Every financial crisis is both terrible and unique. It’s extremely difficult to predict what exactly will go wrong because there are so many ways that things could go wrong. Although the next financial crisis may come as a surprise, you can be prepared for the worst.
You don’t have to live in a bunker surrounded by instant noodles and DVDs to be ready for the next disaster. Here are 5 things you can do now to make sure that you’re not caught unprepared.
Keep some cash – local and U.S.
Cash can get you what you need even if banks go down or ATMs stop working. If your credit or debit cards don’t work, you’ll want a way to access money. So keep enough cash at home (preferably in a safe) for you to get by for a few weeks or months. And since much of the world is moving towards negative interest rates, you might be better off holding on to your cash at home and getting zero percent interest rather than losing money keeping it in a bank savings account.
The U.S. dollar is the default global currency and is accepted almost everywhere in the world. In the developing world – and most of the rest of the world for that matter – a US$20 bill can get you out of tough place. And where that doesn’t work, a US$100 bill will. Having a stash of USD can be a real lifesaver if the local currency drops like a stone or becomes unavailable (such as in Venezuela).
Use different banks
It’s important for you to diversify your personal equity and your investment portfolio. But it’s just as important for you to diversify where you bank. Don’t assume that you’ll get your money when you need it just because your bank is covered by the local deposit insurance organisation. Keep some money in a bank that’s “too big to fail” (at least until it’s allowed to fail). And if possible, keep some money in an account in a different country.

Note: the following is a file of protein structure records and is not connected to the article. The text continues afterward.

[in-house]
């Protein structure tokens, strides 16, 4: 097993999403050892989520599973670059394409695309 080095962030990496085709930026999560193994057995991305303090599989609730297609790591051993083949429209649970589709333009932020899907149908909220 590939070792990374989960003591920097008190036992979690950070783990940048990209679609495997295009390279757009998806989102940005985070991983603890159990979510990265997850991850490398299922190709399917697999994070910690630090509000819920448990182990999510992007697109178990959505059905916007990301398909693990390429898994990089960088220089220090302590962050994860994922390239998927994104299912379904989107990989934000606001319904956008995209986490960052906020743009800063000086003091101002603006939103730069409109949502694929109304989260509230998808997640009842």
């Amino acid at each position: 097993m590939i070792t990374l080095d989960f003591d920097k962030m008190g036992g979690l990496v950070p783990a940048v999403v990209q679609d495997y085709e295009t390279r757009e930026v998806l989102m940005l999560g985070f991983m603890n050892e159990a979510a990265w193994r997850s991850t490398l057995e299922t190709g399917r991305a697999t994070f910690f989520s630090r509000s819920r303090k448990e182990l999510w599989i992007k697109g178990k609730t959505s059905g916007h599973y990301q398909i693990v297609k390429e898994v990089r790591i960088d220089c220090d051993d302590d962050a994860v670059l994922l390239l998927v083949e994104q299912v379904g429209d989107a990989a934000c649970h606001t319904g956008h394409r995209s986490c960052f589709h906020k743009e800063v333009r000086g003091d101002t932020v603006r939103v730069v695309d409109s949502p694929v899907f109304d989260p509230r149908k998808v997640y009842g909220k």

Periodically download personal records
Personal data and records that are online now might not be available when you need them. Download your personal records from time to time and store them somewhere safe. Don’t forget things like bank or brokerage statements.
Set (and stick to) stop-loss levels
If you own shares, make sure each of them has a stop-loss level (the lowest price that you’re willing to sell to cut your losses if a stock falls). And if your stock hits the stop-loss level, sell. Don’t trick yourself into thinking you can still recover your losses. Consider this: if you own a stock that’s down 50 percent, it has to double before you break even. And how often do stocks double? Not often. It’s much better to set a stop-loss level of (for example) 25% below where you bought it. You can raise the stop-loss level as the share price rises. That way you will still have money to invest.
Own gold and/or silver
I’ve talked a lot about gold and silver. They’re both great insurance. They don’t go up and down with other assets, and right now they’re a good investment. And gold and silver go up as global market uncertainty increases.
By following these 5 easy tips, you can be ready for the next unpredictable (and unavoidable) crisis.
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